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Brazil Last

I’m scouting the Other Side, which is the portion of Abadiânia that lies south of the highway that bisects the town. The Casa (John of God’s healing center) and its service industry are on one side, ordinary Abadiânia is on the other.

The Other Side is bigger, comes with a supermercado that has three cash registers, although none can change an R$20 note. Visitors are told not to venture to the Other Side, as the healing entities only work on the Casa side. Market forces ratify the entities’ judgment. Renting a house costs R$300 a month on the Other Side; on the Casa side, close to the highway, it’s 600 a month (close to the Casa, it’s 1200).

I see a white man riding a bicycle. He’s wearing a black T-shirt, jeans, and has long, curly, eye-popping blond hair. I shout, “Hey, Aussie!” It’s a guess. The man pulls up, we chat. He and his wife live in Australia, volunteer at the Casa for six months each year. I ask about sports — are there any? Aussie stops, thinks, says, “I don’t think there are any competitive sports.”

“There must be soccer.”

“Some boys play on a field, but it’s not organized.”

“No school sports?”

Aussie laughs. “No, but there’s a gym where people work out. There’s some kickboxing. I’m going over there now.”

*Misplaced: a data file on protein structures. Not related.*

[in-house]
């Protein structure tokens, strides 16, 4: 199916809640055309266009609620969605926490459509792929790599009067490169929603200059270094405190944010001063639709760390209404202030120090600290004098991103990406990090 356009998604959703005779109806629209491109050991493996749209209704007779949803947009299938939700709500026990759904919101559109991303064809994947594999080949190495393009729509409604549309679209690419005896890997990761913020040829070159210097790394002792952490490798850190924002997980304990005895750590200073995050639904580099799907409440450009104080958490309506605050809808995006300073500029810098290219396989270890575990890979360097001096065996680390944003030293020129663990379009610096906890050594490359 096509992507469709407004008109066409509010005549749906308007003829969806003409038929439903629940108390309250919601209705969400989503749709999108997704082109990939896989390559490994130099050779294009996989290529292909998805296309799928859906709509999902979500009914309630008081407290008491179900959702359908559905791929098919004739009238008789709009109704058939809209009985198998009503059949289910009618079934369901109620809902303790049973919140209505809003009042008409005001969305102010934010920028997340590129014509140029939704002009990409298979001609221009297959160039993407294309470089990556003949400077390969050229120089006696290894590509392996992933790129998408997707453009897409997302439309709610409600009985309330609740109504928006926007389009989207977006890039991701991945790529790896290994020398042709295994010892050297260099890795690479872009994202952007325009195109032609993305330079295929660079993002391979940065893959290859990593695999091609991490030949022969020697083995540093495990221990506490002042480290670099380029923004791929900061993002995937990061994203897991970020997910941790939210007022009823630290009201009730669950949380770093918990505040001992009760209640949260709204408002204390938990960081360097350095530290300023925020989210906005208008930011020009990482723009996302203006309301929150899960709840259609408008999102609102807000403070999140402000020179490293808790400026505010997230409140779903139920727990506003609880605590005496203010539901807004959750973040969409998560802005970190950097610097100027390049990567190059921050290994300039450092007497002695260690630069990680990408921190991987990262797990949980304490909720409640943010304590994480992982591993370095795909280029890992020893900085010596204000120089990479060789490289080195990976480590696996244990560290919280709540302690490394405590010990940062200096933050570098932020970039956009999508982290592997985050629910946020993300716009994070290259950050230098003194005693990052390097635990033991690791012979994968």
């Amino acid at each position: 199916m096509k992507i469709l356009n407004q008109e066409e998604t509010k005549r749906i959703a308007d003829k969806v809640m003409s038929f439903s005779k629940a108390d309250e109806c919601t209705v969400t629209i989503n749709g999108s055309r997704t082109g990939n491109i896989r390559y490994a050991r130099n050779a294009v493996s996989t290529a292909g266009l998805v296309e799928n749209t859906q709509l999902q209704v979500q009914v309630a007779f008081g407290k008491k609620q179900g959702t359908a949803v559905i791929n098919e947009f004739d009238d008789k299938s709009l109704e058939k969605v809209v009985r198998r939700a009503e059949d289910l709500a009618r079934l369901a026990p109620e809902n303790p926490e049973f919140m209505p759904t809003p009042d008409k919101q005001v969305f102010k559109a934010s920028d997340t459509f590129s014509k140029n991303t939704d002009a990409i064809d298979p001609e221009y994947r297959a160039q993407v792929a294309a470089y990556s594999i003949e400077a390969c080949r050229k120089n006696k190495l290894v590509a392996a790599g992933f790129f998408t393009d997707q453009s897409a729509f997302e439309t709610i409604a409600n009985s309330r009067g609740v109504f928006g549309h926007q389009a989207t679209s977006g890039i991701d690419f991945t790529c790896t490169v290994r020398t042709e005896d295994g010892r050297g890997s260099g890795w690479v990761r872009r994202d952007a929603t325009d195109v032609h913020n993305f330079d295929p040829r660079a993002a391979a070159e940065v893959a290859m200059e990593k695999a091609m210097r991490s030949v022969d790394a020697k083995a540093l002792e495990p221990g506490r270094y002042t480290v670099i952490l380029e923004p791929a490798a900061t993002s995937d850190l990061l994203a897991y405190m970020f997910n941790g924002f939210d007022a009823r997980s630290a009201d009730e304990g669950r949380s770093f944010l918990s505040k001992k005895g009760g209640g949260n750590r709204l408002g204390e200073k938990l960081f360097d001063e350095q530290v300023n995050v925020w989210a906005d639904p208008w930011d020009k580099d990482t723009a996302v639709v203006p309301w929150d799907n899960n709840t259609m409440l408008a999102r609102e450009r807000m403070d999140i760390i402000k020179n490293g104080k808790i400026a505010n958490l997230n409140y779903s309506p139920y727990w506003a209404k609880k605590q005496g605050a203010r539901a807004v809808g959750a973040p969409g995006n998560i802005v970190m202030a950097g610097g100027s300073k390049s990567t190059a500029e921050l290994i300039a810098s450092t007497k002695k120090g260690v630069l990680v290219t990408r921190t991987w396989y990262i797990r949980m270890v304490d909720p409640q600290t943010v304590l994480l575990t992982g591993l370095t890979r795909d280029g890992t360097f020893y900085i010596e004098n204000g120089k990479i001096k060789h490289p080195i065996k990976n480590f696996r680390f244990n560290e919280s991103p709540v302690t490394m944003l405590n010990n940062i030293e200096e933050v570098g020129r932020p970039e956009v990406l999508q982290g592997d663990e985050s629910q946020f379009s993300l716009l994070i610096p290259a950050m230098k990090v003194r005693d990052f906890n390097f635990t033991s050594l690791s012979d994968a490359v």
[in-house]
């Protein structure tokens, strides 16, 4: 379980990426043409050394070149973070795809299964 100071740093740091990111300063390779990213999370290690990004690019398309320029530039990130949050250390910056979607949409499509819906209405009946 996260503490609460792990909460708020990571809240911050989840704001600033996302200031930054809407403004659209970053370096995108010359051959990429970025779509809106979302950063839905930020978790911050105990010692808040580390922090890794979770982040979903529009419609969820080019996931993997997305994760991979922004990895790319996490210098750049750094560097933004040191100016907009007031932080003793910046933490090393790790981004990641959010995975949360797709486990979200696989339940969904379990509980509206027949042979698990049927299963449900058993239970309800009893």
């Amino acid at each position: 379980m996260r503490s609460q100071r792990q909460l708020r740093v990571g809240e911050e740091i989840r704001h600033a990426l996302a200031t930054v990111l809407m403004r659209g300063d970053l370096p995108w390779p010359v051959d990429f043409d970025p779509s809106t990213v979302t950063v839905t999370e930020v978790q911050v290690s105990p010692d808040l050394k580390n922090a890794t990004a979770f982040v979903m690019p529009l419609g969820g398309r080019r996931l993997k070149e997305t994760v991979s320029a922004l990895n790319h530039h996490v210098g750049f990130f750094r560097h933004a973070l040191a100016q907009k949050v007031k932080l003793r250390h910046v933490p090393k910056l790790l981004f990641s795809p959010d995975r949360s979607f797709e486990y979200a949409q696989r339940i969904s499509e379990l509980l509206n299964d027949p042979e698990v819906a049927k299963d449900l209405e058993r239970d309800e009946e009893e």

Bingo. I’m told to “Veer left, walk to the church, take the first right, go a good little ways, and it’s on your left.”

It’s mile or more to the church, a big half-concrete, half-red-brick edifice. I take the right turn, walk another half mile, the road ends. Not a surprise. I learned long ago: never trust a local when it comes to directions.

Coming on to late afternoon now. I make my way back to a little park that is inside a traffic circle. I note there are five roads radiating from the circle and decide to walk back by a different route.

Sun is setting. Lights start to switch on. Further on is a neighborhood bar with the usual cement floor, green painted walls, plastic tables and chairs.